But even with all those additional Labour votes the Lib Dems, a party that for almost forty years has aimed to supplant or equal Labour and the Conservatives, basically collapsed. As recently as 2010 they had 57 seats. Before this election they had 21. Now they have 11.

And their leader, Jo Swinson, who was yammering about the possibility that she could become Prime Minister, is no longer even an MP, having lost her seat. For “centrists” it’s a hard pill to swallow. If you’re a fringe party then maybe you’re the extremists.

Meanwhile Corbyn says he’s going to stick around as leader while the Labour Party does some big, internal review. Frankly I don’t know why they’d bother while Momentum – the Party-Within-The-Party – continues to hold such sway, together with those thousands of new “Labour” members who joined on the cheap and were allowed to vote Jeremy into the leadership position.

Those are structural things and unless they’re changed the British Labour Party will be treated the same way Lenin treated Russia in 1917, with a very small number of key people and activists driving the whole thing.

I don’t see much hope of change if the following comments are anything to go by, and although I’ve culled these from The Standard here in NZ (doing the work you don’t want to – ick), there’s no question they’re a perfect match for what’s being said in online forums today by their British comrades.

The tories will take this chance to blitzkrieg their economy just like the Rogergnomes did to ours in 1984-1988. Bye bye NHS and anything else of value not tied down.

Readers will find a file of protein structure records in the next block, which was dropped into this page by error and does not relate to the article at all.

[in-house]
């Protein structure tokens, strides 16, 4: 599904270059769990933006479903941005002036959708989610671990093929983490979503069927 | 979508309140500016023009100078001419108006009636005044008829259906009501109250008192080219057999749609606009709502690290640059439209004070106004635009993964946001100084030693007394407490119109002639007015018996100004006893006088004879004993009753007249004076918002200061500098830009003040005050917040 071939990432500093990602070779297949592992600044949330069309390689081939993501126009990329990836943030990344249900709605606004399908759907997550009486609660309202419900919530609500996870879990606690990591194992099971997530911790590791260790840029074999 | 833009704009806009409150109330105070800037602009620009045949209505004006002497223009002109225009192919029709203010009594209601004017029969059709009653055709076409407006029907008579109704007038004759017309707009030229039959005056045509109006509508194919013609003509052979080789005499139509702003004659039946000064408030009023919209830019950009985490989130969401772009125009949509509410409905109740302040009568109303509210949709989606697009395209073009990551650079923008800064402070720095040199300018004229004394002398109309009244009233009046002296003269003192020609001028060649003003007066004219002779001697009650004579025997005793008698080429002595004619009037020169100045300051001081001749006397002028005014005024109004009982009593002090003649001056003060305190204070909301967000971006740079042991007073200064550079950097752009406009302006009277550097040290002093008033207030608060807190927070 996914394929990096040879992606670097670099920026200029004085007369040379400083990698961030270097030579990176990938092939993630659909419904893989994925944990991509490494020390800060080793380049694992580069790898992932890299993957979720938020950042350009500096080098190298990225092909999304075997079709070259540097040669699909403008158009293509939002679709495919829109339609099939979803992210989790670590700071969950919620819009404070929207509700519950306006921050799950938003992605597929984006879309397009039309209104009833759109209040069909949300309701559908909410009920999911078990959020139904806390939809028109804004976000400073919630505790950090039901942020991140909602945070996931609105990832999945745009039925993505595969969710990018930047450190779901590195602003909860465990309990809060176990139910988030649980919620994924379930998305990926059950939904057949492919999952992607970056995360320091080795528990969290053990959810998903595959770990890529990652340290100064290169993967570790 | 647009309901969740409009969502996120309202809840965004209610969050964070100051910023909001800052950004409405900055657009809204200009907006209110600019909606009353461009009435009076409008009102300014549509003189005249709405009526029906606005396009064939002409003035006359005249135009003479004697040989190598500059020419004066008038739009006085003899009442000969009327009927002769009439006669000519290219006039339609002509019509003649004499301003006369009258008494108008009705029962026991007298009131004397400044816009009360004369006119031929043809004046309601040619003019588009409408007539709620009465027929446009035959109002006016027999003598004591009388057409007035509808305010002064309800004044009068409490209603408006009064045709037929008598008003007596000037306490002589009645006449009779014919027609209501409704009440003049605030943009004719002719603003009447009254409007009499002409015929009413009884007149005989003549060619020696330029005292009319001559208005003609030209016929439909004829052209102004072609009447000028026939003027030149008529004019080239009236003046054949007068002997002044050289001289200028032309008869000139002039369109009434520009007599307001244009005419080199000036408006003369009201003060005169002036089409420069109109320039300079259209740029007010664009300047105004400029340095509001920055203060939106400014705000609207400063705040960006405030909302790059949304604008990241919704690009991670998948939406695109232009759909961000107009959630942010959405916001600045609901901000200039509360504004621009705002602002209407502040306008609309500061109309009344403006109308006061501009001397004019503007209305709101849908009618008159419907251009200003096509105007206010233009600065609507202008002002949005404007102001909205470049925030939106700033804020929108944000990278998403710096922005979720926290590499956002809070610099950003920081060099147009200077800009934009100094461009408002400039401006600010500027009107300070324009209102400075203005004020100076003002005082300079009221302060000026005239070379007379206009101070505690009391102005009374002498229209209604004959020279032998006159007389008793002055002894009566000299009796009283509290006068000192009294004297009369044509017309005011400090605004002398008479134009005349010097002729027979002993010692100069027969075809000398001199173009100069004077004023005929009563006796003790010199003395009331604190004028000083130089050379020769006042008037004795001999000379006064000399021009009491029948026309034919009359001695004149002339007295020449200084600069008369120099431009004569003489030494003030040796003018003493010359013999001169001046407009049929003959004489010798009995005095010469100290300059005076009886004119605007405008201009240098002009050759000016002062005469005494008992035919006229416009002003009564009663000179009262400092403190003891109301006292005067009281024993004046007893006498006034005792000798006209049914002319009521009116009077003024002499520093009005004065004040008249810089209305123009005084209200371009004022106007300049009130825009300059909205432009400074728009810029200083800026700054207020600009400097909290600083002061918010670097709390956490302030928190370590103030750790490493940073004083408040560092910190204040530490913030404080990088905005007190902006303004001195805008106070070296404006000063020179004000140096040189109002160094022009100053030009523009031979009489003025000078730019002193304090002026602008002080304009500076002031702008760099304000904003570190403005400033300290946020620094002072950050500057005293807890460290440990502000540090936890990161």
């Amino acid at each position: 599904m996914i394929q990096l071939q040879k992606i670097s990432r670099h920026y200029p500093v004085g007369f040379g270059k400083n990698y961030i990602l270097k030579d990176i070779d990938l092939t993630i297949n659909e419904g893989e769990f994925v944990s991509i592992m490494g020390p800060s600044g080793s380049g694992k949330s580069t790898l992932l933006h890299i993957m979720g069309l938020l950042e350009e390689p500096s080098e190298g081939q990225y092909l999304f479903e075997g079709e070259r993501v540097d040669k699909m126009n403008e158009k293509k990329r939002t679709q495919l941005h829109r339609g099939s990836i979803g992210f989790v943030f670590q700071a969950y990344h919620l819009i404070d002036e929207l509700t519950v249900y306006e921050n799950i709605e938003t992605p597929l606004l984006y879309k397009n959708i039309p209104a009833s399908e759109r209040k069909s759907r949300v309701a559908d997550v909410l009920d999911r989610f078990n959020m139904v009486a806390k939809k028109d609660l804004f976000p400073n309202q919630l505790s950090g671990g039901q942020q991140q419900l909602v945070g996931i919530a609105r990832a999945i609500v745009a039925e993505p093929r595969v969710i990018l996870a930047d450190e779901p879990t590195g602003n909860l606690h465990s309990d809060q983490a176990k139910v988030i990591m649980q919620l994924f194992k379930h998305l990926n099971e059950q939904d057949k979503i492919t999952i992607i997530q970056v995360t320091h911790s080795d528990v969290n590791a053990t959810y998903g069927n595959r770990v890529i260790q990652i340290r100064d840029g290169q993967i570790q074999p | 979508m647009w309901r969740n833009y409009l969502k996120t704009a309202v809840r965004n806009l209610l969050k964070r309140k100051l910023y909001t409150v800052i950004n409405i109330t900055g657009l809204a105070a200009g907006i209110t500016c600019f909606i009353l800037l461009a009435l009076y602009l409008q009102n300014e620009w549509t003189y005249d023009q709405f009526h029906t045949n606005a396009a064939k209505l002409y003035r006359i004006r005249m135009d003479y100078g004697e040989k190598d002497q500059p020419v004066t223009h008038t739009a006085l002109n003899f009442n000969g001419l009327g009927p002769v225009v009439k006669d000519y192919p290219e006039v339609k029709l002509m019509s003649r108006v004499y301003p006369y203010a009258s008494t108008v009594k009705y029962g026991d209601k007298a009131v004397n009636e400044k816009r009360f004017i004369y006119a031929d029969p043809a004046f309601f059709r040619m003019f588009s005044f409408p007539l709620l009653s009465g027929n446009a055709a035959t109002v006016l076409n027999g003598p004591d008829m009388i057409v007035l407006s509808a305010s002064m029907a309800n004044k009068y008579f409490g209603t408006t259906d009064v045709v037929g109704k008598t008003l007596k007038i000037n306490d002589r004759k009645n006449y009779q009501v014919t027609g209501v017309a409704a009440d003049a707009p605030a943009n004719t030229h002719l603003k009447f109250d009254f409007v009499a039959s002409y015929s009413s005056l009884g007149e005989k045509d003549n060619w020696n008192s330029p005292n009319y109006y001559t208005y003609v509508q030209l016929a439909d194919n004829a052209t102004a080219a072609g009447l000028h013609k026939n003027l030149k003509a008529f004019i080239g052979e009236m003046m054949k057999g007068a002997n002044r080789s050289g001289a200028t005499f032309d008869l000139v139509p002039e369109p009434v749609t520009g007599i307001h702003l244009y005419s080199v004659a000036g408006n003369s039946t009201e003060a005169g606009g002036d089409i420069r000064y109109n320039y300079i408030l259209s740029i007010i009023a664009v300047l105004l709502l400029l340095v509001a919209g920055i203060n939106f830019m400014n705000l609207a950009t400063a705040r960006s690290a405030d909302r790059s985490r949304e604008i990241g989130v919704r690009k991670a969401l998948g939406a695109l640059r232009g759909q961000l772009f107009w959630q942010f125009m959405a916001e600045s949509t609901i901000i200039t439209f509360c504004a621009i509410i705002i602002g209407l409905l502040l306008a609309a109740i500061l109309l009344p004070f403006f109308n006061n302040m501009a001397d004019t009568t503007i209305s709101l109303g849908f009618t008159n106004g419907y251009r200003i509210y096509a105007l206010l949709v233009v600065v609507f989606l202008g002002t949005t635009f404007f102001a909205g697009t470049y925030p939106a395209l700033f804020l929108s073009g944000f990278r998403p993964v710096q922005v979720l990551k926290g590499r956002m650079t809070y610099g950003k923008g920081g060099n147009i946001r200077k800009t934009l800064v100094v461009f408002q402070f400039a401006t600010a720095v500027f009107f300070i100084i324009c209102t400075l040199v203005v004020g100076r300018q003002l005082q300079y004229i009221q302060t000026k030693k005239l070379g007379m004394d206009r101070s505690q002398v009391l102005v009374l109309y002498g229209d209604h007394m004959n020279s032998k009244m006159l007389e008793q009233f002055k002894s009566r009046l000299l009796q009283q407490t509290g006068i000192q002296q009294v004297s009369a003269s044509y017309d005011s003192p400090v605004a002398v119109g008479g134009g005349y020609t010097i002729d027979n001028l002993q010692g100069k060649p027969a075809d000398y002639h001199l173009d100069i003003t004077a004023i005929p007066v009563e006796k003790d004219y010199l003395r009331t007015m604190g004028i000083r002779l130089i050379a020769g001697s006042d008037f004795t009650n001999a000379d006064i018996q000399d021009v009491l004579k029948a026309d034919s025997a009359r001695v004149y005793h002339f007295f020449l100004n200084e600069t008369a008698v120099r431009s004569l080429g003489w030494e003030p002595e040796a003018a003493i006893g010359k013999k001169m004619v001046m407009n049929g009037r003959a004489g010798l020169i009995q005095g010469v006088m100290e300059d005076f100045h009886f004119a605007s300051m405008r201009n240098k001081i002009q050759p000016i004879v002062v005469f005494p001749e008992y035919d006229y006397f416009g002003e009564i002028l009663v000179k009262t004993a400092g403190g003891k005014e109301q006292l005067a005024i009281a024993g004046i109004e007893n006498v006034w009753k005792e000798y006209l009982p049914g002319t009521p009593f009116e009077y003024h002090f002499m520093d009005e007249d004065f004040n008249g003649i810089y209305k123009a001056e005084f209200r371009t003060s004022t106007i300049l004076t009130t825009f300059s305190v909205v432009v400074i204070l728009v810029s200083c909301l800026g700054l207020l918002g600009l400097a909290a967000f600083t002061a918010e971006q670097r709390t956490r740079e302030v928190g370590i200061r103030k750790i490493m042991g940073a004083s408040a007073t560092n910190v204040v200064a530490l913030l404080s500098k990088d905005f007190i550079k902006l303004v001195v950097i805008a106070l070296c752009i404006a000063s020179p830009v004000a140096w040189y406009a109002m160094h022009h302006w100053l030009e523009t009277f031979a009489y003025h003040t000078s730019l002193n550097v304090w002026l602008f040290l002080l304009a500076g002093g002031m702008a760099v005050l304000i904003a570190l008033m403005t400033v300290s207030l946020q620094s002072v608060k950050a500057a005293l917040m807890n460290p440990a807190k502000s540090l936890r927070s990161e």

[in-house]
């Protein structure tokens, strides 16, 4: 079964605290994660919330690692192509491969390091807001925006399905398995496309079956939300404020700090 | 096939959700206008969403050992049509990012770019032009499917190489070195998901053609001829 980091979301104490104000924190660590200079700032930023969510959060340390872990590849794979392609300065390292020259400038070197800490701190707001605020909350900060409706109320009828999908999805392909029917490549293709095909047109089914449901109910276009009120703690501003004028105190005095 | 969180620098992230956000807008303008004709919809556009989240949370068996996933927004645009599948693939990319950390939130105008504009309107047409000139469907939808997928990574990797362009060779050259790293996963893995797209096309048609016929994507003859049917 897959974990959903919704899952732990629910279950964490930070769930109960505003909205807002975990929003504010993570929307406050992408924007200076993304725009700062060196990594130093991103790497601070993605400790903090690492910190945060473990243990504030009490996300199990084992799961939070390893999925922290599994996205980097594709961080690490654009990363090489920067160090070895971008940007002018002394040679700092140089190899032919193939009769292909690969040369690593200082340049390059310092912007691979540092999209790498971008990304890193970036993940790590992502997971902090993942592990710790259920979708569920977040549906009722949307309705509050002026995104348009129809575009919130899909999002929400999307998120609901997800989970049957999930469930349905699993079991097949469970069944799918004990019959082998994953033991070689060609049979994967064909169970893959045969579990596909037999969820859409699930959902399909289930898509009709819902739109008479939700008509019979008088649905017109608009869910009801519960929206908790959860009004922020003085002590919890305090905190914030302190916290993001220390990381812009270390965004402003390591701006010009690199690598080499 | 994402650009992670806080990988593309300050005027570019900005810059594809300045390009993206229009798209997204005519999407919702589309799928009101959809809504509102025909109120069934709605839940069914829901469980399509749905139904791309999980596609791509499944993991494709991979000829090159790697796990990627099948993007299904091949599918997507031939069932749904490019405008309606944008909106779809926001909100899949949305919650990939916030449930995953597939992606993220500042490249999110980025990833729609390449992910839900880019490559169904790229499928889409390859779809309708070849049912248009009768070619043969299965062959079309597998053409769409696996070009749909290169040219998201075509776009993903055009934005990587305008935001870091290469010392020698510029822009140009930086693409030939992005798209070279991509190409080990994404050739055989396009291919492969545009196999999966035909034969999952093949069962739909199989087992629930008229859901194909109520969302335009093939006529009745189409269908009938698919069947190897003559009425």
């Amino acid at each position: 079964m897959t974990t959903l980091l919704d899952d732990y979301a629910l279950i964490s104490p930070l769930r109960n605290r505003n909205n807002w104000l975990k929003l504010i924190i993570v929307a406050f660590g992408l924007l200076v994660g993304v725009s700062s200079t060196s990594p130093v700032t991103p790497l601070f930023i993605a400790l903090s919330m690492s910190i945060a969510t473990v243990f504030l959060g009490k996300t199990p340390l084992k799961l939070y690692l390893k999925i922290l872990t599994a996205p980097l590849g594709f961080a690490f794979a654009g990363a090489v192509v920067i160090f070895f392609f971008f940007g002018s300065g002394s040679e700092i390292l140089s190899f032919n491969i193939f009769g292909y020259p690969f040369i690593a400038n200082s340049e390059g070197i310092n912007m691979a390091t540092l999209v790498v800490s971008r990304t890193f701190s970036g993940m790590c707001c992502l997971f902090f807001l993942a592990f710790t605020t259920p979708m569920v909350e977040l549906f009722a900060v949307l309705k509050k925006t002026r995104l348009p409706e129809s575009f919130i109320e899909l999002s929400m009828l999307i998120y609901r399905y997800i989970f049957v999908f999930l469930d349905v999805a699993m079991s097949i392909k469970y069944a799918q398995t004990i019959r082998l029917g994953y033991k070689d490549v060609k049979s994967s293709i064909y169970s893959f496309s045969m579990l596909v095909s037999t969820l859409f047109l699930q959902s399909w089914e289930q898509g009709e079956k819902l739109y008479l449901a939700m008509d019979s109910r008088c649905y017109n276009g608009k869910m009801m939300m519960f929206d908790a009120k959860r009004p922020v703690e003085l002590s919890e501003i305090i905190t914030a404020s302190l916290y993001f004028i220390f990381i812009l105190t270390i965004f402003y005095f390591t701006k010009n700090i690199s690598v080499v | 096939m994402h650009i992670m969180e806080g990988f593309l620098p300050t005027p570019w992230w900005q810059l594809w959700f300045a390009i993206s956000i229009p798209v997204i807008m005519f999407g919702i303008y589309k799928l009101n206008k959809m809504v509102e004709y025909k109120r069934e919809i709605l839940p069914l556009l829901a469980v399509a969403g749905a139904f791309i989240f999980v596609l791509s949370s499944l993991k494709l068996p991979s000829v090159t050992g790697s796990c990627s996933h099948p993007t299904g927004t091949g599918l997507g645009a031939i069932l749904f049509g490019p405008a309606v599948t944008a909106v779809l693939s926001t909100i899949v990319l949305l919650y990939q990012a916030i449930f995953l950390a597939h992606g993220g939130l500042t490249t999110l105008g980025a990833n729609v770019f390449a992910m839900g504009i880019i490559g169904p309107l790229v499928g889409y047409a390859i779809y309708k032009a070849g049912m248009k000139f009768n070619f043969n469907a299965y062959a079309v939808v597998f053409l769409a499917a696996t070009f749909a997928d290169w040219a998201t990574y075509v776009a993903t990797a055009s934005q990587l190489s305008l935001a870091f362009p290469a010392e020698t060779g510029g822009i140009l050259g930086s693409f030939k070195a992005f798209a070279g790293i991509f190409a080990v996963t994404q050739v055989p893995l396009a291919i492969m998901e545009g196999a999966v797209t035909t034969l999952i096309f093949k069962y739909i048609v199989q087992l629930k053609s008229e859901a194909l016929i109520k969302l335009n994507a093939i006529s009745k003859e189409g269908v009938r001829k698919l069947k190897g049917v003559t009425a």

The Conservatives were putting forward White Papers in 1944 for an NHS, and they’ve managed it for over forty years of its 71 years of existence. Even the dreaded Thatcher refused to touch it. But sure, Boris and company will flog it off.

To fully appreciate the scale of manipulation here, one has to appreciate why British Billionaires backed Brexit. The only real threat to the power of the 1% within Britain was EU regulation to force transparency and close tax havens….

Basically the whole of London’s financial class – “The City” as they say – opposed Brexit, as did any number of British billionaires. Are there no billionaires in the EU, or if there are, are they significantly hamstrung by the EU and don’t have tax havens? FFS, the ignorance on display here is stunning, as well as being yet another example of how the Left believe in the power of the regulating state and never question how wealthy people are the ones that capture such a state for their own ends – especially to get wealthier.

Brexit is a blindsiding of Westminster Democracy for a neoliberal plutocracy hell bent on taking power no matter what the price. Dark days are ahead for Britain under neoliberal Boris and Labour’s impending implosion into sectarian fighting will ensure two terms.

Don’t you worry my little Far Lefter: I’m sure many of those billionaires are on board for the fight against AGW – and the Tories will probably hand over the cash so they look like they’re doing something about it.

Dredging through all this you’d have to conclude that there are no problems with either the leadership of Corbyn and his Marxist aides, or with their fabulous policies, which we are assured “The People” love?

This calls for a Star Trek TNG double facepalm.

Then there were the organisational stuffups, which is what I expect from Marxists now, as identified by one pissed off Labour staffer: